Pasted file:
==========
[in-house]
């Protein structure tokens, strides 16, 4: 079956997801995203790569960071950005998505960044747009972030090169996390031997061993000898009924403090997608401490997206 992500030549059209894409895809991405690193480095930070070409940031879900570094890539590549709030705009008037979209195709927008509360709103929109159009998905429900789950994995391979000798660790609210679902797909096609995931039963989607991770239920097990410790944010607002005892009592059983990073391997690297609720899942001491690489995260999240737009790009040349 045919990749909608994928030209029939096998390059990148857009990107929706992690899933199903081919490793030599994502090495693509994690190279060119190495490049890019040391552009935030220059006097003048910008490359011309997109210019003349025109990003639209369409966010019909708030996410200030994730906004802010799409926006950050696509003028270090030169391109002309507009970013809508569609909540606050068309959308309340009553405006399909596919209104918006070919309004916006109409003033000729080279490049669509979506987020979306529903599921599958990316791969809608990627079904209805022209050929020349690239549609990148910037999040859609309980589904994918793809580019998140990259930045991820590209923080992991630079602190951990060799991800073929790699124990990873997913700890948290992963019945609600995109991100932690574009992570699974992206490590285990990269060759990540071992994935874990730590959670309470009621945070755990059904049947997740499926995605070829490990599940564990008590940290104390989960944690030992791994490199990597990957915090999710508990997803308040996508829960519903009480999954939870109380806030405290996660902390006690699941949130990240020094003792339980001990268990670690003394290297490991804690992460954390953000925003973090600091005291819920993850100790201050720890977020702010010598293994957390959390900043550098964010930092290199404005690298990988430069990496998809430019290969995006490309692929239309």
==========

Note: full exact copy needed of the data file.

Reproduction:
[in-house]
């Protein structure tokens, strides 16, 4: 079956997801995203790569960071950005998505960044747009972030090169996390031997061993000898009924403090997608401490997206 992500030549059209894409895809991405690193480095930070070409940031879900570094890539590549709030705009008037979209195709927008509360709103929109159009998905429900789950994995391979000798660790609210679902797909096609995931039963989607991770239920097990410790944010607002005892009592059983990073391997690297609720899942001491690489995260999240737009790009040349 045919990749909608994928030209029939096998390059990148857009990107929706992690899933199903081919490793030599994502090495693509994690190279060119190495490049890019040391552009935030220059006097003048910008490359011309997109210019003349025109990003639209369409966010019909708030996410200030994730906004802010799409926006950050696509003028270090030169391109002309507009970013809508569609909540606050068309959308309340009553405006399909596919209104918006070919309004916006109409003033000729080279490049669509979506987020979306529903599921599958990316791969809608990627079904209805022209050929020349690239549609990148910037999040859609309980589904994918793809580019998140990259930045991820590209923080992991630079602190951990060799991800073929790699124990990873997913700890948290992963019945609600995109991100932690574009992570699974992206490590285990990269060759990540071992994935874990730590959670309470009621945070755990059904049947997740499926995605070829490990599940564990008590940290104390989960944690030992791994490199990597990957915090999710508990997803308040996508829960519903009480999954939870109380806030405290996660902390006690699941949130990240020094003792339980001990268990670690003394290297490991804690992460954390953000925003973090600091005291819920993850100790201050720890977020702010010598293994957390959390900043550098964010930092290199404005690298990988430069990496998809430019290969995006490309692929239309």